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Some Calif. Residents Face Losing Fire Protection Insurance After Moratorium Protecting Them Expired

ARCADIA (CBSLA) — Thousands of California residents could lose their fire protection insurance and face sky-high premiums after a state moratorium that protected them recently expired.

Some homeowners say they are already feeling the impacts and worry about what's next.

"This time, they gave us an increase on the bill, so we're not happy about it," said Arcadia resident Imy Dulake.

Dulake just got a notice letting her know that beginning in November, it's going to cost her family more to insure their Arcadia home against fires.

Now that the state's moratorium guaranteeing insurance in wildfire-prone areas has lapsed, experts say this is something many homeowners can expect.

"Unfortunately, particularly those near the wildland-urban interface are gonna face significantly higher rates and difficulty renewing," said Cal State Northridge Professor of Insurance and Finance David Russell.

Russell said the 2018 moratorium prevented insurance companies from raising rates or cancelling homeowners policies in or near wildfire areas following a devastating fire.

The goal was to give homeowners time to make their homes fire resistant. Russell believes now that homeowners are left vulnerable to rate increases or non-renewals, many will be turning to the California Fair Plan.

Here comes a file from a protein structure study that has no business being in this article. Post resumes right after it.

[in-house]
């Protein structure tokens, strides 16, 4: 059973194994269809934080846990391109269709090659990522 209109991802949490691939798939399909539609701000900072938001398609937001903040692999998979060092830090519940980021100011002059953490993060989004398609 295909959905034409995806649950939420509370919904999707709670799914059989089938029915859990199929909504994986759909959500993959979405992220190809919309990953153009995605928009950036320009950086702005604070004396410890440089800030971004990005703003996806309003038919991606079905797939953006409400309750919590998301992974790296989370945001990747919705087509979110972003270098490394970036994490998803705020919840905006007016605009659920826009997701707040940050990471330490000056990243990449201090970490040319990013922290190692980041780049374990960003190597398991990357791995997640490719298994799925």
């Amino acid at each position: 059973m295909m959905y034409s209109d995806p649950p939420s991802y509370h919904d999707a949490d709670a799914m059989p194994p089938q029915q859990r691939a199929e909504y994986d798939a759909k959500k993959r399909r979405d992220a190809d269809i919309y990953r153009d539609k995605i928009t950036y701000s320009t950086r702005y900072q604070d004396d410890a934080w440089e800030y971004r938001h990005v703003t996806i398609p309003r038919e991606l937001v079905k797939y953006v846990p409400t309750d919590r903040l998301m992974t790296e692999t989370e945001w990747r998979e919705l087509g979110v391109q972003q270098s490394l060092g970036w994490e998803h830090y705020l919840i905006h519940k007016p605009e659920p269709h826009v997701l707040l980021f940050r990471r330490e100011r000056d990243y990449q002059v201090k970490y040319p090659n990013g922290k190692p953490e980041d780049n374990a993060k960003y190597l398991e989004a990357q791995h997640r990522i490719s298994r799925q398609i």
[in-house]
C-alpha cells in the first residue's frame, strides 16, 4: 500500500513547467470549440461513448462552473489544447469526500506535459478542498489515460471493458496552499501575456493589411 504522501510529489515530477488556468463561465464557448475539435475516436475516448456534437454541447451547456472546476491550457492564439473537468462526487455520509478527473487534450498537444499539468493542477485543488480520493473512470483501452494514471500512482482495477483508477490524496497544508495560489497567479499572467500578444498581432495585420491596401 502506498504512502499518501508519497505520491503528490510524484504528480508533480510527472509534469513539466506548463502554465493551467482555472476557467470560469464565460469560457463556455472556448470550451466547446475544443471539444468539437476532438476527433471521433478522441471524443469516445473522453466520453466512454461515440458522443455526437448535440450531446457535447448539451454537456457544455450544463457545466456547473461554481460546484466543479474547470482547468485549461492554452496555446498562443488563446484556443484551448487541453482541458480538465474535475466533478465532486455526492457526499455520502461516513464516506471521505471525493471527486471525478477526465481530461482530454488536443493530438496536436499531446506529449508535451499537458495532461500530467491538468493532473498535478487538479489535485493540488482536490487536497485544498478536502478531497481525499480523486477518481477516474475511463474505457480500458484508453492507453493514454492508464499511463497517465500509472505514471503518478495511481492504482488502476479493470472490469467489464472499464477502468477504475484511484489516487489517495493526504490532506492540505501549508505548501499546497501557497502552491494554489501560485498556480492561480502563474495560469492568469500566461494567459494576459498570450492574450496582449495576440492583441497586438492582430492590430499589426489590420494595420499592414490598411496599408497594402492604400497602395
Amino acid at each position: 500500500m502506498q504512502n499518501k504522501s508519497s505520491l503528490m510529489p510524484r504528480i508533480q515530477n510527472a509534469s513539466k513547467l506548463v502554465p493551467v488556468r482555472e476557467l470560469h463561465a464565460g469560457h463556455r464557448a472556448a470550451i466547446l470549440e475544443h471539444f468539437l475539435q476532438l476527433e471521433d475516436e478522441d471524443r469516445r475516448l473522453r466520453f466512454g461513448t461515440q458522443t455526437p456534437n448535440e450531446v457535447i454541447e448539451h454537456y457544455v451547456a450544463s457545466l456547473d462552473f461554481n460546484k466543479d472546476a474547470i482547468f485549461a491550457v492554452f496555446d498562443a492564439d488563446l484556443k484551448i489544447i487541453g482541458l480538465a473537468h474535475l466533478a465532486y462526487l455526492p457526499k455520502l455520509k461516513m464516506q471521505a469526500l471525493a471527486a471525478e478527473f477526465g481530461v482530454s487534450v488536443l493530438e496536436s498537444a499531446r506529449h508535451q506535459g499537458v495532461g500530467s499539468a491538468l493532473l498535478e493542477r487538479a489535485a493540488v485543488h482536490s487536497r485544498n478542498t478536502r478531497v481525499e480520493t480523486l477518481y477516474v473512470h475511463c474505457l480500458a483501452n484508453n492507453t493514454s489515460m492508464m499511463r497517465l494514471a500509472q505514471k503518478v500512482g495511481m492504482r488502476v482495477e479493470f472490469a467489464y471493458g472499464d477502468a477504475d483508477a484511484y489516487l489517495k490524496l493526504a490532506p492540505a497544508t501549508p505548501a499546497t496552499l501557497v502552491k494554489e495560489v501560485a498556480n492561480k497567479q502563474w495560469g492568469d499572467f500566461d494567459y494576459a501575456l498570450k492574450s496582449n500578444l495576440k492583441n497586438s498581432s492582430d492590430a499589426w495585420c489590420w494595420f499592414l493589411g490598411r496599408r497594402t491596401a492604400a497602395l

"The California Fair Plan is a public facility that allows consumers who might not otherwise be able to insurance, they might be in a high-risk area, it allows them to get insurance," Russell said.

"We have to have homeowners insurance plus Fair Plan for the fire insurance…because it's required in this area," Dulake said. "Some of the insurance companies will not accept as a part of regular homeowners insurance."

Dulake hopes her insurance rates won't keep going u. she's concerned her family will be left without coverage if wildfires keep burning in our state."The commissioner's office is going to try to moderate the rate increases," Russell said. "There's a middle ground we hope the commissioner and insurers will find."

"The state should really help the residents here," said Dulake.

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